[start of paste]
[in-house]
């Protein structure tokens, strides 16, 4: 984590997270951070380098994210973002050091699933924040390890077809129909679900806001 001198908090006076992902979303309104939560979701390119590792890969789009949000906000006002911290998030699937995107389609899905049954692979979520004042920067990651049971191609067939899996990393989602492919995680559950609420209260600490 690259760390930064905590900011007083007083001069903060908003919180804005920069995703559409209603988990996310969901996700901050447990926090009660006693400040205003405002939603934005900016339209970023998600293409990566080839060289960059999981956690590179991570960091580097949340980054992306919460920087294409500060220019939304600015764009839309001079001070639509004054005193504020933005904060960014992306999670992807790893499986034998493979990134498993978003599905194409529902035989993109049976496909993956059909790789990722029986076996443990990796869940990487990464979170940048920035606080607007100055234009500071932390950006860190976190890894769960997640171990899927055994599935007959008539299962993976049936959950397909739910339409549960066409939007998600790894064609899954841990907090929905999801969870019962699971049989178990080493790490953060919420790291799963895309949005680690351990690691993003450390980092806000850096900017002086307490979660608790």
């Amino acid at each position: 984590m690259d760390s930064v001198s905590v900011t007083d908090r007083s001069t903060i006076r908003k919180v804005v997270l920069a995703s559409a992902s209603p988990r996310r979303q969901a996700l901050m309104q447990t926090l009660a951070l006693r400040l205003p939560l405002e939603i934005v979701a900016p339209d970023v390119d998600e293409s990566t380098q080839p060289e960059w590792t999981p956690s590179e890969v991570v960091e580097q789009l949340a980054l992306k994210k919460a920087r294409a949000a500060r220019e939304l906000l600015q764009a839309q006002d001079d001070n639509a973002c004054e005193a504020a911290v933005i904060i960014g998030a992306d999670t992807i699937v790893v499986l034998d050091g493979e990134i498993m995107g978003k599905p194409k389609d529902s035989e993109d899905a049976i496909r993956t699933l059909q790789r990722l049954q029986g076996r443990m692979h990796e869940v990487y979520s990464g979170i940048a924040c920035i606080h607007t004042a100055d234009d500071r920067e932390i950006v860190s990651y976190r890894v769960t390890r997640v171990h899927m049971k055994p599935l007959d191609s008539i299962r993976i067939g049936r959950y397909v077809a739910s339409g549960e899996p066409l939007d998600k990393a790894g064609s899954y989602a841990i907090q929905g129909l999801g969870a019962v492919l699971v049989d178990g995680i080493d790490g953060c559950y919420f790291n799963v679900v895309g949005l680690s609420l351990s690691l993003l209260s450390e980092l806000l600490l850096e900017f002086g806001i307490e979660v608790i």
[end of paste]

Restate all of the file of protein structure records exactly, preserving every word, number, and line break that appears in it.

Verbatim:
[in-house]
């Protein structure tokens, strides 16, 4: 984590997270951070380098994210973002050091699933924040390890077809129909679900806001 001198908090006076992902979303309104939560979701390119590792890969789009949000906000006002911290998030699937995107389609899905049954692979979520004042920067990651049971191609067939899996990393989602492919995680559950609420209260600490 690259760390930064905590900011007083007083001069903060908003919180804005920069995703559409209603988990996310969901996700901050447990926090009660006693400040205003405002939603934005900016339209970023998600293409990566080839060289960059999981956690590179991570960091580097949340980054992306919460920087294409500060220019939304600015764009839309001079001070639509004054005193504020933005904060960014992306999670992807790893499986034998493979990134498993978003599905194409529902035989993109049976496909993956059909790789990722029986076996443990990796869940990487990464979170940048920035606080607007100055234009500071932390950006860190976190890894769960997640171990899927055994599935007959008539299962993976049936959950397909739910339409549960066409939007998600790894064609899954841990907090929905999801969870019962699971049989178990080493790490953060919420790291799963895309949005680690351990690691993003450390980092806000850096900017002086307490979660608790």
């Amino acid at each position: 984590m690259d760390s930064v001198s905590v900011t007083d908090r007083s001069t903060i006076r908003k919180v804005v997270l920069a995703s559409a992902s209603p988990r996310r979303q969901a996700l901050m309104q447990t926090l009660a951070l006693r400040l205003p939560l405002e939603i934005v979701a900016p339209d970023v390119d998600e293409s990566t380098q080839p060289e960059w590792t999981p956690s590179e890969v991570v960091e580097q789009l949340a980054l992306k994210k919460a920087r294409a949000a500060r220019e939304l906000l600015q764009a839309q006002d001079d001070n639509a973002c004054e005193a504020a911290v933005i904060i960014g998030a992306d999670t992807i699937v790893v499986l034998d050091g493979e990134i498993m995107g978003k599905p194409k389609d529902s035989e993109d899905a049976i496909r993956t699933l059909q790789r990722l049954q029986g076996r443990m692979h990796e869940v990487y979520s990464g979170i940048a924040c920035i606080h607007t004042a100055d234009d500071r920067e932390i950006v860190s990651y976190r890894v769960t390890r997640v171990h899927m049971k055994p599935l007959d191609s008539i299962r993976i067939g049936r959950y397909v077809a739910s339409g549960e899996p066409l939007d998600k990393a790894g064609s899954y989602a841990i907090q929905g129909l999801g969870a019962v492919l699971v049989d178990g995680i080493d790490g953060c559950y919420f790291n799963v679900v895309g949005l680690s609420l351990s690691l993003l209260s450390e980092l806000l600490l850096e900017f002086g806001i307490e979660v608790i």